Textures, compositions, objects, animals, disturbing characters and graphic elements create unique compositions that emotionally captivate the spectator. It would be a futile endeavour to attempt to explain his images, for they come from a way of telling that cannot be translated into another discipline
Roger Ballen’s photographs are as much alluring as they are unsettling. For nearly 50 years, Ballen has used photography to explore some of the most upsetting parts of the psyche—and, in that period, he has created some of the most exquisite and unique images of everything from people and skeletons to animals and nature.
It's hard for me not to sound a bit overzealous about the GH2 and these two new lenses. I was predisposed toward the GH1, and now with the GH2 Panasonic has mostly fixed those few deficiencies that the GH1 had
[slidepress gallery=’rogerballen_boardingroom’] Hover over the image for navigation and full screen controls Roger Ballen Boarding House play this essay “It is difficult to expla…
BOARDING HOUSE is a space of transient residence, of comings and goings, of people sheltered in a place they are using for their immediate survival. Basic and fundamental, the structure is furnished with objects necessary for an elementary existence, decorated with evocative drawings, and littered throughout with animals. Remnants function there as physical symbols of events that have occurred in the space; broken pieces of a functional reality exist as the leftovers of scenarios that have been played out there. The altered sense of place of this temporary abode creates a sense of alienation, which acts as a jumping off point for the imagination to run wild.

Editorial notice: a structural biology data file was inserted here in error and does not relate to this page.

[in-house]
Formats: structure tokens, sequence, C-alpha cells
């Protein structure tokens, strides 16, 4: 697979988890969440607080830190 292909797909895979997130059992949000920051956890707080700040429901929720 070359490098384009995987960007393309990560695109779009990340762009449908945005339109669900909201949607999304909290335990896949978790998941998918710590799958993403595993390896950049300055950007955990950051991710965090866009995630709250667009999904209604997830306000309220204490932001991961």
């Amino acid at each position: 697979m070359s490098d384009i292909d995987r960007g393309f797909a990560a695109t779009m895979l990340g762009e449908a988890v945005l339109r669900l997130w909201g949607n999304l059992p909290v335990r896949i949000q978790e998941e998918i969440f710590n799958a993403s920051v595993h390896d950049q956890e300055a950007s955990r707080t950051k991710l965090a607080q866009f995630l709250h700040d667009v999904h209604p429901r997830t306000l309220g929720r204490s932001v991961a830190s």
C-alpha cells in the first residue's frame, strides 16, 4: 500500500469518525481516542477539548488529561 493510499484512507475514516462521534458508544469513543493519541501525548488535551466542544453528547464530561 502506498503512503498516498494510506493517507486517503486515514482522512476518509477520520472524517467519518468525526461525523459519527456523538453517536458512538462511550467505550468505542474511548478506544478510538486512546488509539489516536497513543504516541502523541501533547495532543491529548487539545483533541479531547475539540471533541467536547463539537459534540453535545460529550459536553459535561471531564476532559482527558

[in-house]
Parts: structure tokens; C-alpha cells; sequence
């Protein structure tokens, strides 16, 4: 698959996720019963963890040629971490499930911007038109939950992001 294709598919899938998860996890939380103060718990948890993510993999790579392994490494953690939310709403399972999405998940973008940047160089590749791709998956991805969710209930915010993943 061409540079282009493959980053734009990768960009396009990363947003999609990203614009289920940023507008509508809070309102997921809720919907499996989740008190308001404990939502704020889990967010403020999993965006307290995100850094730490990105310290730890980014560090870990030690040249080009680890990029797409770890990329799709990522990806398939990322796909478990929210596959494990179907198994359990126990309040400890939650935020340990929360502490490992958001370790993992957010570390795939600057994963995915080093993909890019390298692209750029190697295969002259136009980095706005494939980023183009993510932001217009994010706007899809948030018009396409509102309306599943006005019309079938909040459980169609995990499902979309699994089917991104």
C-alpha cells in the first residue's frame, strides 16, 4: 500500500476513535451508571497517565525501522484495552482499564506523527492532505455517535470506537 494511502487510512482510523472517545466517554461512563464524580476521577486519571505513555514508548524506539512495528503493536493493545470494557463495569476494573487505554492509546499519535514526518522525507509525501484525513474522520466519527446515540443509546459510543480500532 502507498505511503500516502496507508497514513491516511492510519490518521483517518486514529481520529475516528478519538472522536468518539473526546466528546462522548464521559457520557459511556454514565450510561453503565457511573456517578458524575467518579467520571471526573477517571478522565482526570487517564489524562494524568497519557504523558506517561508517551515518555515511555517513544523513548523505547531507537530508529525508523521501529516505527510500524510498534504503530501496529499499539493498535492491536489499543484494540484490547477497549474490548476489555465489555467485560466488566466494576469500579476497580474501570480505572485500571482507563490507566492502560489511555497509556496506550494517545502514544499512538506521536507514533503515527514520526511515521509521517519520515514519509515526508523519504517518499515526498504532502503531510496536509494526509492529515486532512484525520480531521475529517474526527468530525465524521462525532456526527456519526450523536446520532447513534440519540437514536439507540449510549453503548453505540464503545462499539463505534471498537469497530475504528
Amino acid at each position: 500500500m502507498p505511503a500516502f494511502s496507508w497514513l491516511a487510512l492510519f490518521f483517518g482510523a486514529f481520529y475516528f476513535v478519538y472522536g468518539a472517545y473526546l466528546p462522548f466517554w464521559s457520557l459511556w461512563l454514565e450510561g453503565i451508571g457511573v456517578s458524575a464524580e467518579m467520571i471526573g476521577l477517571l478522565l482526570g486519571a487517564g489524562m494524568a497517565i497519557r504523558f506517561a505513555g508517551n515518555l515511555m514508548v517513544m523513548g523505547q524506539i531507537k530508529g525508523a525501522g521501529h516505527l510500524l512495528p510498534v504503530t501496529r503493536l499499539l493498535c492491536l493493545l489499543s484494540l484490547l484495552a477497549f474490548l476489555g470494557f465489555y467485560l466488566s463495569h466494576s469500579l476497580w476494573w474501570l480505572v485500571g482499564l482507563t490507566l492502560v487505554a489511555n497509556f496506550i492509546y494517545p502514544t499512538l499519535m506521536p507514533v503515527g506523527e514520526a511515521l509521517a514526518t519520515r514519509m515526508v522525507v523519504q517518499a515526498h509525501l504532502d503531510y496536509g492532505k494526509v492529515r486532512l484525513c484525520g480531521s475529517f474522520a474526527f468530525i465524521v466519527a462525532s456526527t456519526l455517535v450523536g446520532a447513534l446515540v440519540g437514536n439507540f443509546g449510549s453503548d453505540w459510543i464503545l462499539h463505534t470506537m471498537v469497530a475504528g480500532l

American photographer Roger Ballen has been living and photographing in South Africa since the late 1970s. His photographs have caused international controversy, excitement, and debate ever since his book, Platteland: Images of a Rural South Africa, was published in the 1990s. Platteland was filled with raw, direct, disturbing photographs of poor white people in South Africa whose lives had been marginalized by the Apartheid government. While some critics accused Ballen of compiling a "voyeuristic freak show," Susan Sontag described the book as "the most important sequence of portraits I've seen in years."
Book Review: Roger Ballen – Boarding House
Roger Ballen – Boarding House « The PhotoBook:
For most of the photobooks I review, they usually are stand alone books, but I feel that Roger Ballen’s recent book Boarding House needs to be placed into a larger perspective. Specificly to the content of his two previous books, Shadow Chamber, published in 2005 and Outland, published in 2001, both by Phaidon Press. Otherwise, it feels like I have walked into the middle of an fascinating and entertaining discussion, but I am left at a loss of what the topic is.
Review: Boarding House by Roger Ballen
Roger Ballen’s work is often deemed to be disturbing. I don’t think is actually is (my idea of “disturbing” might be different from yours), but we can probably easily agree on calling him one of the most creative photographers currently producing work.
Audio interview with photographer Roger Ballen
Roger Ballen has been making disturbing photographs in South Africa for many years now. In an exclusive audio interview for Lens Culture, he talks about a wide range of topics, including how he found his “voice” as a photographer, his working methods and philosophy, why he uses flash lighting, the violence of nature in South Africa where he lives, the similarities between geology and photography (he holds a Ph.D. in Mineral Economics), and more.